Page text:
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Govt mulls extending housing grants to elderly parents

The Government will consider extending grants to parents who wish to live nearer their children said Minister of State for National Development Desmond Lee, at a dialogue on public housing.

SINGAPORE: The Government is mulling a move to extend housing grants to elderly Singaporeans who wish to buy a resale flat nearer to their children. Minister of State for National Development Desmond Lee revealed this at a third housing conversation on Thursday (June 19), aimed at gathering views on helping extended families live together, or close by. 

Currently, only first-timers purchasing resale flats and executive condominiums are eligible for grants. At an earlier dialogue last week, participants spoke about extending grants to second-time home buyers when they buy a resale flat near their parents. The question of whether this should apply to elderly parents as well was put to 51 seniors, all with children above the age of 21. 

Most at the session agreed that grants should be given to parents too, should they buy a resale flat near their children. They also said that the grants should be more than S$30,000, citing higher prices for resale flats, compared to new (Build-to-Order) flats, as well as a resale levy that has to be paid, when they purchase a second flat from the Housing and Development Board. 

Those at the housing conversation also touched on how close they wish to live to their children. Many said they would prefer to live near, but not necessarily with their children.

Participant Dr Rosalind Lui explained: "I think staying in the same flat will be quite challenging. Sometimes we can be very close, but we still need the space and privacy. As the Chinese saying goes: Xian jian rong yi, xian chu nan -- it is very easy to meet up, to have that cordial relationship like friends, but to stay together, it is too close, and there is friction."

But she said she still prefers to stay near her only child, so in future, when her son and daughter-in-law return home from a busy day at work, they can "enjoy mummy's cooking".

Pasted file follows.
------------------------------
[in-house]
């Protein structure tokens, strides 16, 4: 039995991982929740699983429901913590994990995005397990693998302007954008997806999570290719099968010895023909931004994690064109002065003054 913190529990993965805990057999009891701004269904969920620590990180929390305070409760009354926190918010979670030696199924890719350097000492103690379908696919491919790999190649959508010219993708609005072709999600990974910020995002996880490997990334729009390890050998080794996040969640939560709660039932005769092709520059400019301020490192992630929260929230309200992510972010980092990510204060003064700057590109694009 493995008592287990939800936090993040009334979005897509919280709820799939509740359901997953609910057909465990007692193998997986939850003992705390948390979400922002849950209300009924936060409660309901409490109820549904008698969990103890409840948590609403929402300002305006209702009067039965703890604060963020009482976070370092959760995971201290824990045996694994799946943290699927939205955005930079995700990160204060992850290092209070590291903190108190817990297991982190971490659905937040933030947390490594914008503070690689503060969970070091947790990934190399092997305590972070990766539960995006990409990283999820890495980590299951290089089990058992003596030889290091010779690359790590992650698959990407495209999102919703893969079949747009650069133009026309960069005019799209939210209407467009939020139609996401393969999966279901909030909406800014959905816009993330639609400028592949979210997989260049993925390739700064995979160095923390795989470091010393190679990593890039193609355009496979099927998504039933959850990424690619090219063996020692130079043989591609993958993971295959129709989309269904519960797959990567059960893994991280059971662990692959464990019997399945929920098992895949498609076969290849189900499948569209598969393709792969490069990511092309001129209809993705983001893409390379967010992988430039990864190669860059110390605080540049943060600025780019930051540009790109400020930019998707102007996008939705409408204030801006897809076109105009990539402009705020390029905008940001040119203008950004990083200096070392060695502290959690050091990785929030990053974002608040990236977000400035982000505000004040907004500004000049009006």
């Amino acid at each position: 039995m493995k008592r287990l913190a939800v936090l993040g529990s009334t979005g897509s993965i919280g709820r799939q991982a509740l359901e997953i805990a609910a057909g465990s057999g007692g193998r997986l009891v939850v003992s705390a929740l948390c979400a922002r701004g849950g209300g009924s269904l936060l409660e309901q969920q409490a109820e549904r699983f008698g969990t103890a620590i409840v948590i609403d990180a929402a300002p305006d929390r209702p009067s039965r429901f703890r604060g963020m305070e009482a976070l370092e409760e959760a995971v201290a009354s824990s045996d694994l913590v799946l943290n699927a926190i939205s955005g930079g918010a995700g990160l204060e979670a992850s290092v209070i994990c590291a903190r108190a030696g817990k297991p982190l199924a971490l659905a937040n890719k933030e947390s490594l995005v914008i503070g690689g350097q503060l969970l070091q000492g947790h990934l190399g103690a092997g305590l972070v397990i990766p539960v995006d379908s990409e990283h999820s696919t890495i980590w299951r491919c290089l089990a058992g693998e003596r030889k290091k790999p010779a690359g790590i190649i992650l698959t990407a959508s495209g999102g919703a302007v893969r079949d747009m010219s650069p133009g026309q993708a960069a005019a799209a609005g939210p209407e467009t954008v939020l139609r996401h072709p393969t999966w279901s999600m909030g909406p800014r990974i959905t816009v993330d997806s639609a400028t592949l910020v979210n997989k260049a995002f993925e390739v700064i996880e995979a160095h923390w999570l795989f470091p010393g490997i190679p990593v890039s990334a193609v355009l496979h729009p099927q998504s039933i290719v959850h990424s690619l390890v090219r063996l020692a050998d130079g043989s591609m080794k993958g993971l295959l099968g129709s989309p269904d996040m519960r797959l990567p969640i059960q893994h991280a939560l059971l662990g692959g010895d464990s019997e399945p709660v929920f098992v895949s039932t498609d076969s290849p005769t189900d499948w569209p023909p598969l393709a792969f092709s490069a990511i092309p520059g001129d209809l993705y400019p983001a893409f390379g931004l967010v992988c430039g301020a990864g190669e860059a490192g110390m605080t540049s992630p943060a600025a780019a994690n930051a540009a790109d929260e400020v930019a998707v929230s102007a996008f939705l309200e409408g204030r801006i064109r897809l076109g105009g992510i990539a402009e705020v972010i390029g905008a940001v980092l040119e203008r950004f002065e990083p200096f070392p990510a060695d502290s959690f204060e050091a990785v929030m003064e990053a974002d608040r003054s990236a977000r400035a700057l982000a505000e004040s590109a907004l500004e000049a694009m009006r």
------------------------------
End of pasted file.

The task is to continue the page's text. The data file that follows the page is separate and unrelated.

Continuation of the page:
57-year-old Saadiah Waras echoed the sentiment, saying she would be able to provide more support if she lives near her children, and would be able to see them more frequently. "I only have three children, so I want to be close to them. For example, my son who lives across the street -- I help to look after his children on the weekends. But I want to have my own home. I am very 'scared' about the size of the flat." 

Seniors also said they would prefer to live near their children, should they need to be cared for themselves.

Commenting on the dialogue, Minister of State for National Development Desmond Lee said: "While one may expect older Singaporeans to want to live together with their children in the same flat, I think today's session shows that they are also very practical. MND will seriously consider the suggestions raised by many of the participants today to provide grants for elderly Singaporeans who wish to buy a resale flat nearer to their children."

Mr Lee also shared that some fifty 3-Generation (3GEN) flats will be put on offer in the upcoming Tampines North BTO project. The project is expected to be launched in the later part of the year. Some 368 3GEN flats have put up for sale since the first batch was introduced in September 2013.

The final housing conversation session will be held on July 15 and involve participants from different age groups.

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